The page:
Anyway, it was interesting to see how relaxed Wayne was with the crowd, talking to us between songs and coming out into the audience. Beck mostly just talked to his band mates. When they played a song or two together at the end, Wayne tried to get Beck to come down into the audience, but he wouldn’t. We could all see the tension in Beck’s face– and Wayne wondering if he’d stepped over the line somehow.

    31. bryan says:

      Not really. Most anti-Mormons are evangelical Christians, and most of the assumptions they operate on are more repulsive to me than the parts of Mormonism that made it untenable for me in the first place.

    32. Jeremy Zitter says:

      Bryan, you wondered what Beck would do while interviewing for a job as an early-American literature specialist? I’m wondering what you eventually decided Beck would do in that situation… and what you did, as a result.

    33. Jeremy Zitter says:

      Sea Change is my favorite Beck album, too.

    34. bryan says:

      I quite like Mutations, but I probably would pick Sea Change too. Such a lulling, lovely album.

      I saw Midnite Vultures in a medium-sized auditorium and it was fantastic. But the small secret show at Maxwell’s a couple years ago was even better. His band is so amazingly tight.

      Lane called to say that Trouble, one of our favorite DJs, played a new Beck song this morning, even as we were starting this argument.

    35. jeremy — i’m not sure why #33 went into moderation, but i fished it out.

      no — i was thinking in more abstract terms. what kind of confidence would he walk into a room with, on his way to plug a project or negotiate a contract. that sort of thing. i just thought of him as an ideal young artist playing his game with style.

    36. i came up with that exercise after a good friend told me that she got through her interviews by imagining she was pocahontas on display before british royalty.

    37. Lisa Tremain says:

      I’m totally gonna steal the pocahontas visualization.

      Jeremy, I remember when you were anti-Sea Change…and then you listened to it.

    38. autumn says:

      regarding Beck interviewing for a job…I have from reliable sources that Beck was once employed at the Museum of Contemporary Art here in Los Angeles and he was ‘let go’ due to bad hygiene. that is neither here nor there but I wonder: is it just a coincidence that just this morning I downloaded ‘Soldier Jane’ one song from Beck’s new album because the back beat made me move? anyways, I’ve been waiting for the perfect time to share that Beck trivia and Miss Lisa T. – another great post.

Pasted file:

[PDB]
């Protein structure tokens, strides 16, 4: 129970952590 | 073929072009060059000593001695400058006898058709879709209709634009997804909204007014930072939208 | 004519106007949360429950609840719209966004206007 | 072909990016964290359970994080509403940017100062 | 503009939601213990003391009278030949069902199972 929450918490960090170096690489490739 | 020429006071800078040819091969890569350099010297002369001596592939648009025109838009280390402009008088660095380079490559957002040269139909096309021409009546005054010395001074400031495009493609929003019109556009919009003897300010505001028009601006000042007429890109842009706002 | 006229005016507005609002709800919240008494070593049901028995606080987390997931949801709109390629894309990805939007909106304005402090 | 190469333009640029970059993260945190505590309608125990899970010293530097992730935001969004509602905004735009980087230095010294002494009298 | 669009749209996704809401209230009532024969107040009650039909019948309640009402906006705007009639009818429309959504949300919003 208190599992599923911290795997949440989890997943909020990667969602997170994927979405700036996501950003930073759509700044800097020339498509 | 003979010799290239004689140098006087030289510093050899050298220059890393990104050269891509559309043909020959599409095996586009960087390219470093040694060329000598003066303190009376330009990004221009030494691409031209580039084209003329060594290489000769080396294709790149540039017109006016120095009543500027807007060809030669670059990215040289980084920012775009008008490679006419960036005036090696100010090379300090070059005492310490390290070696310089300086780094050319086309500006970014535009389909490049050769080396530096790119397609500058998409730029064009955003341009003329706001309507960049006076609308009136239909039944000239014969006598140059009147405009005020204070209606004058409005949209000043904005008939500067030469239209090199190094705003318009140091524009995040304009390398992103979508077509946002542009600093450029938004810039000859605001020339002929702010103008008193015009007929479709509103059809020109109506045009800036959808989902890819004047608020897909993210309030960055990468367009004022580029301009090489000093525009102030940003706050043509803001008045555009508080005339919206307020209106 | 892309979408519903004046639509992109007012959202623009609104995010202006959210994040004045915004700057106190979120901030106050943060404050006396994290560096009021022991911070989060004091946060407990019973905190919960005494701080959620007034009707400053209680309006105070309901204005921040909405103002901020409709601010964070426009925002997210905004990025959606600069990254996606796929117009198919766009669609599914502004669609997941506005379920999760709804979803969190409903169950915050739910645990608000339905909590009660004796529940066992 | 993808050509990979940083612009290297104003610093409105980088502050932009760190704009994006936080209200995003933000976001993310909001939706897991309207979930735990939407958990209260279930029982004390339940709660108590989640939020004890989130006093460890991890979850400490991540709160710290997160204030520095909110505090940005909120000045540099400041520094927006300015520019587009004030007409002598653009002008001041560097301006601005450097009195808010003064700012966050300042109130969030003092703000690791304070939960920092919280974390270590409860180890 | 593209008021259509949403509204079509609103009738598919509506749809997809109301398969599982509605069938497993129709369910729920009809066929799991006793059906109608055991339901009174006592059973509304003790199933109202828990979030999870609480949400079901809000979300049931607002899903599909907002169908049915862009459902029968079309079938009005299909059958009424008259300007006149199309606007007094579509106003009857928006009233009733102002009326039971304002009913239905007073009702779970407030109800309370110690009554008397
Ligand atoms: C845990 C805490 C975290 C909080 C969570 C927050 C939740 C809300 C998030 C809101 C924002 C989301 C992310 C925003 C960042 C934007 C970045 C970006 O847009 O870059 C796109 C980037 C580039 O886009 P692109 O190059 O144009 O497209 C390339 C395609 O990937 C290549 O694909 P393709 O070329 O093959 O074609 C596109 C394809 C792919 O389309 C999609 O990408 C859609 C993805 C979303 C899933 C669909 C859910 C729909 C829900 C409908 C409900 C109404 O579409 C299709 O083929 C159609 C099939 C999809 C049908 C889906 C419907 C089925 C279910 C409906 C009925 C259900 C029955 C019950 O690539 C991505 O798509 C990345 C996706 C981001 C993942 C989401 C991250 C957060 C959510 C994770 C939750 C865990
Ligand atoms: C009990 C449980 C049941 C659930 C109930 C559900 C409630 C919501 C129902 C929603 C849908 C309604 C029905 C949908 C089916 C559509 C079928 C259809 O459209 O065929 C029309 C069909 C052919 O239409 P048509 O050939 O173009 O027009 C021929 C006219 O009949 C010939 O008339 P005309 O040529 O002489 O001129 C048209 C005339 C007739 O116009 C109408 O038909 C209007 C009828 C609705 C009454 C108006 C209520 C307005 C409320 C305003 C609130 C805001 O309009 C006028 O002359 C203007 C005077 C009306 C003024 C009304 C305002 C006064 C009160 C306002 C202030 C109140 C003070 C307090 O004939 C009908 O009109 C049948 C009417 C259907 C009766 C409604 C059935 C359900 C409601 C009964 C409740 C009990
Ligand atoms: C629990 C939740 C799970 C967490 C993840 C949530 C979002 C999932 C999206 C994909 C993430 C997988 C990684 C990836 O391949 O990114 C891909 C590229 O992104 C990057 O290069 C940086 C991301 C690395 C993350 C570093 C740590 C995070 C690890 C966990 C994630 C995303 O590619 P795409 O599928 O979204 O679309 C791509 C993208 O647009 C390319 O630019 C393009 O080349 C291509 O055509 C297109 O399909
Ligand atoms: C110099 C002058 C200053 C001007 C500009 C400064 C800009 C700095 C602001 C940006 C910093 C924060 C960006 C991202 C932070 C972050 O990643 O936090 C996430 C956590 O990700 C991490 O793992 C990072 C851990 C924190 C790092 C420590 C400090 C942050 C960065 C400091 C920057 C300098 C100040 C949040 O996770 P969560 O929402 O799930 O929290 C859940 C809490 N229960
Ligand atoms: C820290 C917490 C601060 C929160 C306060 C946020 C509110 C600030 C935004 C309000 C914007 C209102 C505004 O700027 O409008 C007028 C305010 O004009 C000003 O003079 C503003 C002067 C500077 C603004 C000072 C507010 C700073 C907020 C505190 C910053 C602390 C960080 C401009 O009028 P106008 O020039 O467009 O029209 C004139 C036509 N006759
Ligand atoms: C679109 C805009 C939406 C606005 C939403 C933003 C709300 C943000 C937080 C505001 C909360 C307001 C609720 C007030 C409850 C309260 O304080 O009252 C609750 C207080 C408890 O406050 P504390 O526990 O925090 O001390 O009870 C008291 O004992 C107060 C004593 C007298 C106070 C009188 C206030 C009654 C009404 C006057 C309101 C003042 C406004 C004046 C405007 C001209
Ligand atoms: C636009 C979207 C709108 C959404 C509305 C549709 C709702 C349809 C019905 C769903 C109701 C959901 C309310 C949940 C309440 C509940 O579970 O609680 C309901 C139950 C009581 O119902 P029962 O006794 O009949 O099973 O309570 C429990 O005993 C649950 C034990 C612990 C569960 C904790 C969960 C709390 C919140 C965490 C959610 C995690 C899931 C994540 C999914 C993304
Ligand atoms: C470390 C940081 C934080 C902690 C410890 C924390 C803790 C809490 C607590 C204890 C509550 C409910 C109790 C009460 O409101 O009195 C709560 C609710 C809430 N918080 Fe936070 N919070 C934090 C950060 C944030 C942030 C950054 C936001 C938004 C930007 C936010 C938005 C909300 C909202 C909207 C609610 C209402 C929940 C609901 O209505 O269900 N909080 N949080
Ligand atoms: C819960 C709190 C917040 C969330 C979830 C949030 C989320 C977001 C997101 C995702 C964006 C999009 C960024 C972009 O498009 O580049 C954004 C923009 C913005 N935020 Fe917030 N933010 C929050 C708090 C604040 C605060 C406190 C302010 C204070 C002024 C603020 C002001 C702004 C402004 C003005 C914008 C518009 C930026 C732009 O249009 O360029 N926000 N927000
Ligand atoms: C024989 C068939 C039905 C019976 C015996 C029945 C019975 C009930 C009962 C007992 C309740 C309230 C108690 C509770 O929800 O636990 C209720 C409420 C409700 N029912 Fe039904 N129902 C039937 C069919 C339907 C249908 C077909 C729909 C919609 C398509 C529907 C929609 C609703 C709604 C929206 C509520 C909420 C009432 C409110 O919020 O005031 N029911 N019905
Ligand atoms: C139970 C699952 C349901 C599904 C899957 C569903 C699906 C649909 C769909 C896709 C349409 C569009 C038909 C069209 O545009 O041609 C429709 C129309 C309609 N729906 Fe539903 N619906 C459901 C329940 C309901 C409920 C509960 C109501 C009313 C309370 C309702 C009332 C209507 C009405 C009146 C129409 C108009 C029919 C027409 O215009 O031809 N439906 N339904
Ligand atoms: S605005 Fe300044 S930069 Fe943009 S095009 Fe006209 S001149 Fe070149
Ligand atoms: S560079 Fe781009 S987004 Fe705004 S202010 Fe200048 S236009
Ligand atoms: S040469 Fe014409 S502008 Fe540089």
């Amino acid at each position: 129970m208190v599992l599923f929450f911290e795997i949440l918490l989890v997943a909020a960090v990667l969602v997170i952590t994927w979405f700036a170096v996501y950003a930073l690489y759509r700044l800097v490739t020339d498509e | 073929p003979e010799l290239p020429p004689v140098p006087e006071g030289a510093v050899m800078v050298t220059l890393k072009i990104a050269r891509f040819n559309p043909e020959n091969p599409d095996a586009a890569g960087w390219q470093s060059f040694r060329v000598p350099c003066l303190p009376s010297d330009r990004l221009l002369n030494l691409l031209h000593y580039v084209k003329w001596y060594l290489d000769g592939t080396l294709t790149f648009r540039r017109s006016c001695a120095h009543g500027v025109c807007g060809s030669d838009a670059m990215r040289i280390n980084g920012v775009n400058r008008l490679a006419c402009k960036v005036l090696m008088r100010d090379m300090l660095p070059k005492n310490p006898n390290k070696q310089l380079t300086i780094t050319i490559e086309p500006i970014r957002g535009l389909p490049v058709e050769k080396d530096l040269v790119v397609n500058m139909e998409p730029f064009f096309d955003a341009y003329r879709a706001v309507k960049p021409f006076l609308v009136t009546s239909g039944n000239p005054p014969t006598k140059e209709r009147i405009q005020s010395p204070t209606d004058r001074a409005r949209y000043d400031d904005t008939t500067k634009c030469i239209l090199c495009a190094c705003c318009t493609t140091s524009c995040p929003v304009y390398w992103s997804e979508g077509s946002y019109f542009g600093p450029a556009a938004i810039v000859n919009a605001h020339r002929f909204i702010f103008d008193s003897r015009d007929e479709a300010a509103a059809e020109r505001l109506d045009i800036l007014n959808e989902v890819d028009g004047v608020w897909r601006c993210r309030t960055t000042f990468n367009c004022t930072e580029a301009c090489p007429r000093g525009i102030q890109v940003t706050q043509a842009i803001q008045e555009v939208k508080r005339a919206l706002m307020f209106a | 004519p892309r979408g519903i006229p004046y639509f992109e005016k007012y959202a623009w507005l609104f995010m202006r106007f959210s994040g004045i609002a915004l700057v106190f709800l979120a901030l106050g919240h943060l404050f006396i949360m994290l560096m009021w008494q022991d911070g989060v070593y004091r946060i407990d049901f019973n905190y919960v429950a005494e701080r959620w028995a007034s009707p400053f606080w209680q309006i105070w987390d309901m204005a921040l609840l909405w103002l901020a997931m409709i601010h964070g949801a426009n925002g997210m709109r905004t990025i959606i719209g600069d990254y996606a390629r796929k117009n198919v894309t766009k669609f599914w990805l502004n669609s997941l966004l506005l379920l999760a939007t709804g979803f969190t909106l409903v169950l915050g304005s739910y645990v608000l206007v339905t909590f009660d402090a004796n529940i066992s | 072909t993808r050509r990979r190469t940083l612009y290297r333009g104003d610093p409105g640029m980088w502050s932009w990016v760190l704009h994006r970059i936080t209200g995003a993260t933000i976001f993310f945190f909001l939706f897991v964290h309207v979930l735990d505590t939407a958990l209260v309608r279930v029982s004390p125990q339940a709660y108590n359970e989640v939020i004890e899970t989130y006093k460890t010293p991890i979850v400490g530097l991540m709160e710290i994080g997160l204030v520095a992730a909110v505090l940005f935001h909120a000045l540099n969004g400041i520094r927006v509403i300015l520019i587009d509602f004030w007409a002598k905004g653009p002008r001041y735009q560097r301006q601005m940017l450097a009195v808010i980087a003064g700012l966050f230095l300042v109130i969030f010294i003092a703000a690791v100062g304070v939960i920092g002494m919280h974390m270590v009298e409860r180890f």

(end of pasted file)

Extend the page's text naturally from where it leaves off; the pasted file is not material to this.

39. bryan says:

      autumn!

      hey i finally remembered where the line came from: “autumn leaves, and doesn’t say where she is going ,,,”

      it’s off the new lambchop album. it’s also a song about california.

      nice to see your name on the screen.

    40. Ruben Mancillas says:

      So it’s California that rotted my brain?

      Mystery solved.

      I can’t think of many artists who fit “L.A./California” stereotypes more than Mr. Hansen himself but I suppose that is a different post altogether.

      What would Beck do?

      Funniest damn thing I’ve read on this site in a long while.

      I’m picturing little kids studiously weaving their multicolored WWBD bracelets at…Beck camp?

      “I kind of overidentify with him”

      You think?

      Note that I called the guy overrated (yeah, I know, screw me and my rotted brain), not untalented. And I hope that most of you caught the reference to Yale and Mary’s list in Manhattan and the attendant absurdity of making such lists.

      I’ve never heard of those DJ’s listed but he did get played on Bob Dylan’s Theme Time Radio Hour so that’s something in my book.

      A lot of smart people like it. I get it. And bless everyone for their enthusiasms but I think the (overly?) defensive tone regarding his diminished relevance is far more telling than my isolated opinion that his music just isn’t that good anymore.

    41. Lane says:

      Hey don’t get me wrong. I LOVE California brain rot.

      I dream of someday living there, infact I have done so since I was 8, and letting my whole being turn to mush.

    42. hey ruben — i just wanted to clarify that my WWBD days were back 6 or 7 years ago, when he was at the top of his game. i can’t say that i’ve even given guero a half dozen listens through. i agree with you that the latest stuff is not as interesting. but it still seems to be better than it gets credit for from jaded pop culture snobs like you. (meaning i’ve noticed you like to stir up trouble with messages that include a bunch of obscure pop culture allusions, and then when people get riled — which was your objective — you come back all defensive and claim it all had to do with people not recognizing your allusions. i would hate to see what happens on the fantasy basketball court.)

      your brother in bowie in any case,

      bw

    43. G-Lock says: